How to Plant a Privacy Hedge

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Everyone wants to have privacy from street viewers and neighbors, and one way to achieve that is by making a natural fence.

Basically, you can choose trees or hedges for your natural fence, depending on your needs and personal preferences.

Either way, you’ll get more than just privacy. You’ll get a sound barrier, wind and snow protector, and of course, a better look for your garden.

How to Plant Privacy Hedges

In our previous article we’ve discussed privacy trees, but today, we’re focusing on planting privacy hedges.

The Best Plants for Privacy Hedges

The best plants for privacy hedges depend on several factors:

1. The Appearance

The first thing to decide is whether you like deciduous or evergreen hedges. The first one will make a colorful natural fence, but it won’t be so effective at reducing sound and wind throughout the whole year.

On the other hand, an evergreen hedge will provide all the benefits from a natural fence all year round, but without the colorful appearance.

2. The Height

Some hedges grow higher than others, so if you want privacy from your second-floor neighbors, you should probably choose the taller ones.

For example, Nigra Arborvitae is a popular evergreen shrub hedge which can grow up to 30’, even though you can always trim it shorter.

Emerald Arborvitae is another example of a popular evergreen shrub hedge which can reach up to 15’.

When it comes to deciduous shrubs, North Privet and Rose of Sharon are excellent examples of fast-growing privacy hedges.

3. The Width

Now that you know the appearance and height of your natural privacy fence, it’s time to look for the width. This factor will depend on the available space you have in your garden.

So, if you don’t have a lot of space, you should choose narrow shrubs, and plant them in a single row.

But, if you have a big garden, you might consider planting them in double or triple rows.

What Plants Are Good for Narrow Privacy Hedges Screens?

Good examples of narrow evergreen shrubs are Korean Boxwood, which can reach up to 4′ – 6′ width, and Emerald Arborvitae which can grow up to 4’, but half the width in hedge. However, you can always trim them to fit smaller spaces.

North Privet, on the other hand, is an excellent choice if you like a narrow deciduous shrub hedge. It can reach up to 6’ in the wild, but in hedges, it can be easily trimmed to fit narrow spaces.

4. Rows and Spacing

The number of rows you’ll plant depends on the available space in your garden. The distance between the shrubs, on the other hand, depends on the variety you’ll choose, and on the distance you want them to be when mature.

So, it you choose mid-sized evergreen shrubs, plant them at 3-4 feet distance apart. But, if you go with narrow evergreen shrubs like Korean Boxwood or Emerald Arborvitae, make sure you leave 24inches distance between them.

The deciduous shrub North Pivet demands the same distance as the Korean Boxwood, whereas the Rose of Sharon 3-4 feet.

Note – Leave 12-24 inches from the plant’s center to avoid root crowding.

5. Map the Planting Area

Use wooden sticks to mark the area you want your privacy hedge to be, sticking them in the ground at each end and tying a string between them. In this way, you’ll ensure your natural fence is straight.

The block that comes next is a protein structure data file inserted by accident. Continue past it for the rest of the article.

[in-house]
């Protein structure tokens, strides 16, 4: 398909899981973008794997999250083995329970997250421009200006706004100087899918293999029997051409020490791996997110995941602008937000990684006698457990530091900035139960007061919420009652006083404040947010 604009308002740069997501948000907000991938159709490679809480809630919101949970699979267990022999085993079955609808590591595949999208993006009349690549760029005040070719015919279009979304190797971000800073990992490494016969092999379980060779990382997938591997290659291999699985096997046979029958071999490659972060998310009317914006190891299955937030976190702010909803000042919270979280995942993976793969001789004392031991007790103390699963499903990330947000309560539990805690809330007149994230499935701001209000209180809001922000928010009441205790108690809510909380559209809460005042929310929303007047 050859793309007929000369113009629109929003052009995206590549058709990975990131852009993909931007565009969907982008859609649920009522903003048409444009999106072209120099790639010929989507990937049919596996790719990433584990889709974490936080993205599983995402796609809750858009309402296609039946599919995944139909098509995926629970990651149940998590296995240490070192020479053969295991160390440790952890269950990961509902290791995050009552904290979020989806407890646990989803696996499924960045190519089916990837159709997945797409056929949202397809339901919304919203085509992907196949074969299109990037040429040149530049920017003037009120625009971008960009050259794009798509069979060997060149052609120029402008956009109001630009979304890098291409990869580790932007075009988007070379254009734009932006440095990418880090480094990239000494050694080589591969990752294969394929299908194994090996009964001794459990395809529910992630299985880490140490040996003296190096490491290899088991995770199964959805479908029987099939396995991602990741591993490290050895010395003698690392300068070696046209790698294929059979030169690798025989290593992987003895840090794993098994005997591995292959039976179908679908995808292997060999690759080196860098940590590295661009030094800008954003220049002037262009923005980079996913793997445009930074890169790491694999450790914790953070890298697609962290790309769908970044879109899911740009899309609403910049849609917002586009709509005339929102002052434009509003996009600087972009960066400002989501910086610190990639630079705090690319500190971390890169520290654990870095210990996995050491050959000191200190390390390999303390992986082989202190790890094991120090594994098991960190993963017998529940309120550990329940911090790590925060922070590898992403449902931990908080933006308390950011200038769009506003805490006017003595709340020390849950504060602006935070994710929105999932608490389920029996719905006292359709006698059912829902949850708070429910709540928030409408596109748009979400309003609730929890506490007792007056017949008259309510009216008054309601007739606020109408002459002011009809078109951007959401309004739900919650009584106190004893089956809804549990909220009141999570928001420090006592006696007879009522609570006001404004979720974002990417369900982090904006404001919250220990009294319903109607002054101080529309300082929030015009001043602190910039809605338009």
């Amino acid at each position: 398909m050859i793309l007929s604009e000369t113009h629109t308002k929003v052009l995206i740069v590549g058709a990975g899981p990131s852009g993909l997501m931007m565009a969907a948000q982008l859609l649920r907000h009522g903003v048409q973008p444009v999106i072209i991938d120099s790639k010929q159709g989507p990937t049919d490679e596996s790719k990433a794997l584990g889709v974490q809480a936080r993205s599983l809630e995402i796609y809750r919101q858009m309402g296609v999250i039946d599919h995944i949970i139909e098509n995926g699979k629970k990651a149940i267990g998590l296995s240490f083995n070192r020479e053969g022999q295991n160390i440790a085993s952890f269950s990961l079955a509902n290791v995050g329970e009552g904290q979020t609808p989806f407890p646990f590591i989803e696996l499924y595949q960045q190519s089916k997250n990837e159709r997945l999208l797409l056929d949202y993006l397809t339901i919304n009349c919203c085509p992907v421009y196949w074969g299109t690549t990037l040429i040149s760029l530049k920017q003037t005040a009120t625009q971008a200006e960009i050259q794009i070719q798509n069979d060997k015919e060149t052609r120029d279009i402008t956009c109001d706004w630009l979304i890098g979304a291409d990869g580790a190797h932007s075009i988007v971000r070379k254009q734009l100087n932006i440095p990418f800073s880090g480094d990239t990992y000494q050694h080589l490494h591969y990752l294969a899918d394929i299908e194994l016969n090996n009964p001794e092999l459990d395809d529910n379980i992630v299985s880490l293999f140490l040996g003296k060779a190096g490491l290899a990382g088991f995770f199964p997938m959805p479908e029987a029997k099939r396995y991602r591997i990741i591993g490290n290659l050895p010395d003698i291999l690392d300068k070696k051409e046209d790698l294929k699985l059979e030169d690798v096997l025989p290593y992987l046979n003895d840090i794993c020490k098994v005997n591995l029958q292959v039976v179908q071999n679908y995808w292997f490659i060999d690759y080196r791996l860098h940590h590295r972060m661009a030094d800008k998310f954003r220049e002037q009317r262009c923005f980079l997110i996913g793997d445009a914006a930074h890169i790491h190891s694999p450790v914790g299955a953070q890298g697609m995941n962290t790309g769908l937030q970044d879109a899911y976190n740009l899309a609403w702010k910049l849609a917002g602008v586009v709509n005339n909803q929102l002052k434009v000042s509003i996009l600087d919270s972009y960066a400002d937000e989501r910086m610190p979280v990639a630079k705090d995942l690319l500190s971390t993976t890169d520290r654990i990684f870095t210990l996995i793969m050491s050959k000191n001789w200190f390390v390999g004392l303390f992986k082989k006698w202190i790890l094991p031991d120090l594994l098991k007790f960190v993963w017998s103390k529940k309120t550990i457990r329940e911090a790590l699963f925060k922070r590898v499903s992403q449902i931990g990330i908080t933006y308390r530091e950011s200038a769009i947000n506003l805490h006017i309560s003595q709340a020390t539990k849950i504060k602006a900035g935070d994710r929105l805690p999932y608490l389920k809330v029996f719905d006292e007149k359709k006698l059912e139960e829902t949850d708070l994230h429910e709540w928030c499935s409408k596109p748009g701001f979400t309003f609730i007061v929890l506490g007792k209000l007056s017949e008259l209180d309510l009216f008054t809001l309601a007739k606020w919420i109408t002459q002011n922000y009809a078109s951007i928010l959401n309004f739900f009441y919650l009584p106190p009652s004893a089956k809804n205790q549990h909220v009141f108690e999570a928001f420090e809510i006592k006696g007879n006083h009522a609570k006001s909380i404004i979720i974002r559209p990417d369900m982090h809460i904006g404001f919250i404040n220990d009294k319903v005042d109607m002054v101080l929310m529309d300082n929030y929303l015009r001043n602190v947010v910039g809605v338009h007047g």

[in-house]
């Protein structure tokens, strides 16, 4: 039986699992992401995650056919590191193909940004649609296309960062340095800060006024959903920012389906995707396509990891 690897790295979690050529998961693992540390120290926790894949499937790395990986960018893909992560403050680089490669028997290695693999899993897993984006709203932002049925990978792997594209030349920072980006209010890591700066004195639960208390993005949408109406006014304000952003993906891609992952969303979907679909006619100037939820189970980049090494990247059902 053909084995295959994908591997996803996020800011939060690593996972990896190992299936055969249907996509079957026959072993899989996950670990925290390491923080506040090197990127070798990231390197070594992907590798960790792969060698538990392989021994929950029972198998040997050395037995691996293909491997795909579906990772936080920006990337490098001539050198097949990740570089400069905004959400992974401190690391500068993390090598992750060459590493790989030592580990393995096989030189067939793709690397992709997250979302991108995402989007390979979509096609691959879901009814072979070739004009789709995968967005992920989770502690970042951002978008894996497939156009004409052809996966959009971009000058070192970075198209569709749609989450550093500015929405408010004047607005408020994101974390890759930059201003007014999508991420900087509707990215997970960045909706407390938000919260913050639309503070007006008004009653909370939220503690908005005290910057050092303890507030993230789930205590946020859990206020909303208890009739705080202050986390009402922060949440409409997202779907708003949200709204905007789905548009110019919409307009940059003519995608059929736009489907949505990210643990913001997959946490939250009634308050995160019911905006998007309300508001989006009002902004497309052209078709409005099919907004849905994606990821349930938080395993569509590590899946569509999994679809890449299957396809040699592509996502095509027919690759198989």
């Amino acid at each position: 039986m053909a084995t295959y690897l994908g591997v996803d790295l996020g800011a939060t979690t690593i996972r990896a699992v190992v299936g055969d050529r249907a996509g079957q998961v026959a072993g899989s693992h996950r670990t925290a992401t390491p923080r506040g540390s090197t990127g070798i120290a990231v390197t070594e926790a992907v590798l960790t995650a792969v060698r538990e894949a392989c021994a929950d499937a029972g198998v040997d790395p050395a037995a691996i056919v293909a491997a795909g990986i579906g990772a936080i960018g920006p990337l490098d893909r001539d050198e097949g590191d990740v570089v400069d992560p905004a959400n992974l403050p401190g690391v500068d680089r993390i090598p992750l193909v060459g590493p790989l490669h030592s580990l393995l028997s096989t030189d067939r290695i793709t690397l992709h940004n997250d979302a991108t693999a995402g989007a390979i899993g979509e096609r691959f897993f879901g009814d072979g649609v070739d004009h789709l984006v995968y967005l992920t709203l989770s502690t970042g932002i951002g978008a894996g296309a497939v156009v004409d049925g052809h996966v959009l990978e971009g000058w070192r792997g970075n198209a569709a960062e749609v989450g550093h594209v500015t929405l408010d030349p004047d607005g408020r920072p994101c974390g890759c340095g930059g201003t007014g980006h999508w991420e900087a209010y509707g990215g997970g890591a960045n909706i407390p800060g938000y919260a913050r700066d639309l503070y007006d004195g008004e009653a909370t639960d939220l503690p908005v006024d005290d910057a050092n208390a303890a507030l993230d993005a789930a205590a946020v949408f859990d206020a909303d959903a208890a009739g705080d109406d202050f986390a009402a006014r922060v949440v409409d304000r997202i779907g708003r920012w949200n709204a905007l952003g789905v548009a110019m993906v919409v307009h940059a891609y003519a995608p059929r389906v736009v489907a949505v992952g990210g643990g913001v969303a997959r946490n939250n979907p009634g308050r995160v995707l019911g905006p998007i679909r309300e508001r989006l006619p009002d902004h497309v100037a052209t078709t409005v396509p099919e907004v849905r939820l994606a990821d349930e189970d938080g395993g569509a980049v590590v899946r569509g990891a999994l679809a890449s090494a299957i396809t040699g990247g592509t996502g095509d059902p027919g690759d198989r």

Then, put a sprinkler flag along the string. For instance, if you like your plants to be at 10 inches distance apart, put the sprinkler flags at 10, 20, 30 inches, and so on.

6. Plant the Shrubs

First, dig a trench that’s 2-3 times wider and 2 inches shallower than the largest root ball. Then, gently roll the shrub’s root ball into the trench, remove any burlap, and turn it on the side to face your garden.

Also, you can gently scrap across the root ball’s top, sides, and bottom to expose the small roots which absorb fertilizer and water. Do this using a cultivator. Follow the sprinkler flags to plant each shrub.

Mix excavated soil and compost in 2:1 ratio in a wheelbarrow, and backfill the trench up to grade. Then, make a soil dam around each plant a bit wider than the root ball’s diameter.

Then, water the plants, filling the dams twice after absorbing. From now on, water as the plants demand, or once a week.

7. Train the Shrubs as a Hedge

Usually, shrubs take one to two seasons after planting to act as a hedge. To train them to become a privacy hedge, trim sides and top a few times a year, making sure you cut half the length of new shoots.

Ideally, your hedge should have a wider base than the top to let sunlight reach the leaves in the lower parts.

Finally, let your shrubs grow naturally using proper pruning techniques, and you’ll have the privacy hedge you desire.

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Lansing Michael

Lansing Michael

Michael Lansing has been living for the past 25 years on the Bruce Peninsula, which is located in Southwestern Ontario, where he owns a 50 acre art and garden park, where people come up to explore "the bush". Featuring workshops of many kinds, Michael has an affinity for home security and spends his free time examining locks and security testing various products that add security to the home. He also has a large scale security system guarding his property, as well as his two dogs Shanna and Axe. He also sculpts in iron works, and if you're traveling north to Tobermory, you may notice some of his works along the side of the highway there.